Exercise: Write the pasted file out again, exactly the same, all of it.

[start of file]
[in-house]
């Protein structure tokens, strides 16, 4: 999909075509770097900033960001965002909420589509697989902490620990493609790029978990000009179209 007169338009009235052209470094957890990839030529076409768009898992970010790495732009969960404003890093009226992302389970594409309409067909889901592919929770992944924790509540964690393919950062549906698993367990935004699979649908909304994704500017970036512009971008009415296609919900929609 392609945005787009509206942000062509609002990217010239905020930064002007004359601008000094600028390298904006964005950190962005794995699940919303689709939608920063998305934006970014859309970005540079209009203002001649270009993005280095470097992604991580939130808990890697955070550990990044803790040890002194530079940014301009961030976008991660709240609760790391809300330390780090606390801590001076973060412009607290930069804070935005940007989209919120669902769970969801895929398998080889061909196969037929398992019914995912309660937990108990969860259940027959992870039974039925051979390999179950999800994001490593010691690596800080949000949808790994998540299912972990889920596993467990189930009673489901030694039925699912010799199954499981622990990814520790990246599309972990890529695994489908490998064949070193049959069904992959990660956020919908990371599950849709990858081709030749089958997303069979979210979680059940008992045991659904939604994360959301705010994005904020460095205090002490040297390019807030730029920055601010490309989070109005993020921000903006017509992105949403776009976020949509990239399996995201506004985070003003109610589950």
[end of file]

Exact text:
[in-house]
């Protein structure tokens, strides 16, 4: 999909075509770097900033960001965002909420589509697989902490620990493609790029978990000009179209 007169338009009235052209470094957890990839030529076409768009898992970010790495732009969960404003890093009226992302389970594409309409067909889901592919929770992944924790509540964690393919950062549906698993367990935004699979649908909304994704500017970036512009971008009415296609919900929609 392609945005787009509206942000062509609002990217010239905020930064002007004359601008000094600028390298904006964005950190962005794995699940919303689709939608920063998305934006970014859309970005540079209009203002001649270009993005280095470097992604991580939130808990890697955070550990990044803790040890002194530079940014301009961030976008991660709240609760790391809300330390780090606390801590001076973060412009607290930069804070935005940007989209919120669902769970969801895929398998080889061909196969037929398992019914995912309660937990108990969860259940027959992870039974039925051979390999179950999800994001490593010691690596800080949000949808790994998540299912972990889920596993467990189930009673489901030694039925699912010799199954499981622990990814520790990246599309972990890529695994489908490998064949070193049959069904992959990660956020919908990371599950849709990858081709030749089958997303069979979210979680059940008992045991659904939604994360959301705010994005904020460095205090002490040297390019807030730029920055601010490309989070109005993020921000903006017509992105949403776009976020949509990239399996995201506004985070003003109610589950």